On international women’s day 2020 I want to share this simple message: in an Early Years workforce that is so dominated by women, we must challenge our views on how we see other women and that starts with knowing your own worth and embracing your own power.
It is time to write our own narrative. It is time to understand we have power. The power to let your skills and talents shine, to think, feel and act positively about ourselves. We must also use that power to stop judging and making presumptions of one another and collecting negative evidence about why people don’t like us and treat us in a certain type of way.
The truth is we all wear a mask that mask hides our vulnerabilities and insecurities from the world. That mask allows you to show the best version of yourself to everyone you meet. We never ever truly know what is going on for someone or what they have experienced in their life to shape who they today.
Sometimes that mask may allow someone to look like they’re the life and soul of the party, that they’re happy, funny and gregarious – when really they’re falling apart inside – but this version enables them to feel good about themselves for a while by making others laugh and deflecting attention. It’s comes in other forms too, that woman whose hair is always done just so, their makeup is always immaculate and they are dressed to perfection head to toe, little do we know that this enables them to feel good enough just for a while, as though they fit in and belong. To that women who says yes to everything, who goes out of their way to do things for others, it makes them feel good for a little while, to do things for other people and that enables them to build up their sense of self worth.
Yet without releasing it we reinforce negative gender stereotypes about other women all day long. We judge each other and make presumptions about each other. Without ever realising that what we don’t like about that other woman, is often something we feel insecure or vulnerable about ourselves. We size each other up and then make an unconscious judgment about whether we think they are better than us.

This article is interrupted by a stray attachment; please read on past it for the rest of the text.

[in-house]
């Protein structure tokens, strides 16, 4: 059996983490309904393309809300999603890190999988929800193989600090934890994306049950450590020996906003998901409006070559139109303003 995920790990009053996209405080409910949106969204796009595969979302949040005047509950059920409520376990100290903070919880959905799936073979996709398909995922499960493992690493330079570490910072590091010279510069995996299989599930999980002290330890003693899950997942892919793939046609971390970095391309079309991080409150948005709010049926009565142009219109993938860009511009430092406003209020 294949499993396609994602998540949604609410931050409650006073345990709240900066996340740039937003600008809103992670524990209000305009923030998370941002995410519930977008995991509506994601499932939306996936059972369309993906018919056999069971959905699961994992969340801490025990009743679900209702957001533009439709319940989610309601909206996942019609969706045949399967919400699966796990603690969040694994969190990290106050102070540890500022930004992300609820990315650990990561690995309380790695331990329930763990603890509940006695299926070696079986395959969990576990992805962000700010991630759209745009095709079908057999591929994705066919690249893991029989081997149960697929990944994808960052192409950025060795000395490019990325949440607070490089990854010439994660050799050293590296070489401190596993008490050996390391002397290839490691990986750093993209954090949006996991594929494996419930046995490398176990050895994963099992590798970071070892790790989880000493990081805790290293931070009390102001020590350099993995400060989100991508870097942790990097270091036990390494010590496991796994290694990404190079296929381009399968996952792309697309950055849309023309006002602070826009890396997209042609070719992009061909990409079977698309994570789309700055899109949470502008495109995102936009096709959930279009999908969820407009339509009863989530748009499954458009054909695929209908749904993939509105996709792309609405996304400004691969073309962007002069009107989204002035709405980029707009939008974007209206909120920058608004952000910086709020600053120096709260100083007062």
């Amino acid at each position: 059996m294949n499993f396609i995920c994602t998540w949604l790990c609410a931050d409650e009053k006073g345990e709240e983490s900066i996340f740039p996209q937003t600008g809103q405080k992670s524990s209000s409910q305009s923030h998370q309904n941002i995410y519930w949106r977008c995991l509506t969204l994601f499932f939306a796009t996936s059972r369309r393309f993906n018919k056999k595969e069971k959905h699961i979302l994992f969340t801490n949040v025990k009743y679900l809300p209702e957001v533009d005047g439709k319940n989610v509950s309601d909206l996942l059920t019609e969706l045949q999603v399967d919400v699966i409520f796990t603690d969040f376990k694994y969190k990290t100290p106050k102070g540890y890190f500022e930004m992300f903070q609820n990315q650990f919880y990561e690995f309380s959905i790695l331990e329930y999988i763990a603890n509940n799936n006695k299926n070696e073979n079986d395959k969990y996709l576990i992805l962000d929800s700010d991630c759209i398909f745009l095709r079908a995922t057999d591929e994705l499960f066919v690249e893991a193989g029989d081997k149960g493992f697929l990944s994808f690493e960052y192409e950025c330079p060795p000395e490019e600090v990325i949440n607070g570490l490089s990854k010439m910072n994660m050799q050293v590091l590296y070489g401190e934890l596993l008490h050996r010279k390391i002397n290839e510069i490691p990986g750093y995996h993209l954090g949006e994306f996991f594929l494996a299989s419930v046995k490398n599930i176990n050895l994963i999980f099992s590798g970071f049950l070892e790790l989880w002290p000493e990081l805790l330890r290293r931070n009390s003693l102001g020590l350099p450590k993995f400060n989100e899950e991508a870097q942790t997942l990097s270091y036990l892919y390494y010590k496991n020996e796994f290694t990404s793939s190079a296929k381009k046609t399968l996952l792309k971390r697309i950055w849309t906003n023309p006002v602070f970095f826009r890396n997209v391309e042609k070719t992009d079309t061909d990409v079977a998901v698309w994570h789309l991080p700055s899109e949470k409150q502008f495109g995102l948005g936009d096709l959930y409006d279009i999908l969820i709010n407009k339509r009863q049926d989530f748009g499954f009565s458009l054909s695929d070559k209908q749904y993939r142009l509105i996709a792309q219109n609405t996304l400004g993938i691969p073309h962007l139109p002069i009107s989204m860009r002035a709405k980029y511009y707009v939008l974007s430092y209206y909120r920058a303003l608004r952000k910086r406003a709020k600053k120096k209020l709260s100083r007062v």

Wrongly once upon a time we were taught to think misconceptions, such as, if someone is too confident – they are too big for their own boots and they need taking down a peg or two! If someone proclaims to be good at something (fancy that!) they are arrogant, stuck up and too clever for their own good! If someone is dressed nicely and well presented, they must have more money than sense, maybe they’re stuck up, full of themselves, think they’re everybody I mean who do they think they are? The person who does too much for others and seems unbelievably nice – must be too good to be true, there is something we don’t trust about them or they are weak and so it goes on.
I am sure we would all agree we may have worked in an environment that was bitchy or toxic at some point on our career. However, I strongly refuse to describe our sector in that way. Instead I think this, chances are if you work in Early Years you are sensitive. Once again, sensitive has been labelled as weak for entire generations. They say sensitive – I say empathetic. Being an empath is a skill and once you know how to use those skills it becomes a super power.
Imagine putting a bunch of sensitive/empathetic women in a building together who didn’t yet know how to use their super powers? No wonder we wear a mask to hide away our insecurities and vulnerabilities! It makes sense that we can judge, misread and take each other the wrong way and then speak and treat each other unkindly.
In our daily jobs we give all our care and attention to children and oftentimes give away extra precious time to unnecessary jobs and things that don’t deserve our attention. When what we really need to do, is give some of that care and attention to each other. We must challenge our views on how we see other women and that starts with knowing your own worth and embracing your own power.
“A tribe is a group of people connected to one another, connected to a leader, and connected to an idea. For millions of years, human beings have been part of one tribe or another. A group needs only two things to be a tribe: a shared interest and a way to communicate.”
Professionally embracing your power and coming together as a tribe to share individual skills, strengths and talents takes all kind of people and various different personalities, traits, characteristics and opinions. True not everyone is going to be your type of people but when you have embraced your power you can work alongside one another towards a share vision, respecting and treating each with empathy and kindness.
“Beginning when we are girls, most of us are taught to deflect praise. We apologize for our accomplishments. We try to level the field with our family and friends by downplaying our brilliance. We settle for the passenger’s seat when we long to drive. That’s why so many of us have been willing to hide our light as adults. Instead of being filled with all the passion and purpose that enable us to offer our best to the world, we empty ourselves in an effort to silence our critics. The truth is that the naysayers in your life can never be fully satisfied. Whether you hide or shine, they’ll always feel threatened because they don’t believe they are enough. So stop paying attention to them. Every time you suppress some part of yourself or allow others to play you small, you are ignoring the owner’s manual your Creator gave you. What I know for sure is this: You are built not to shrink down to less but to blossom into more. To be more splendid. To be more extraordinary. To use every moment to fill yourself up.”
― Oprah Winfrey, What I Know For Sure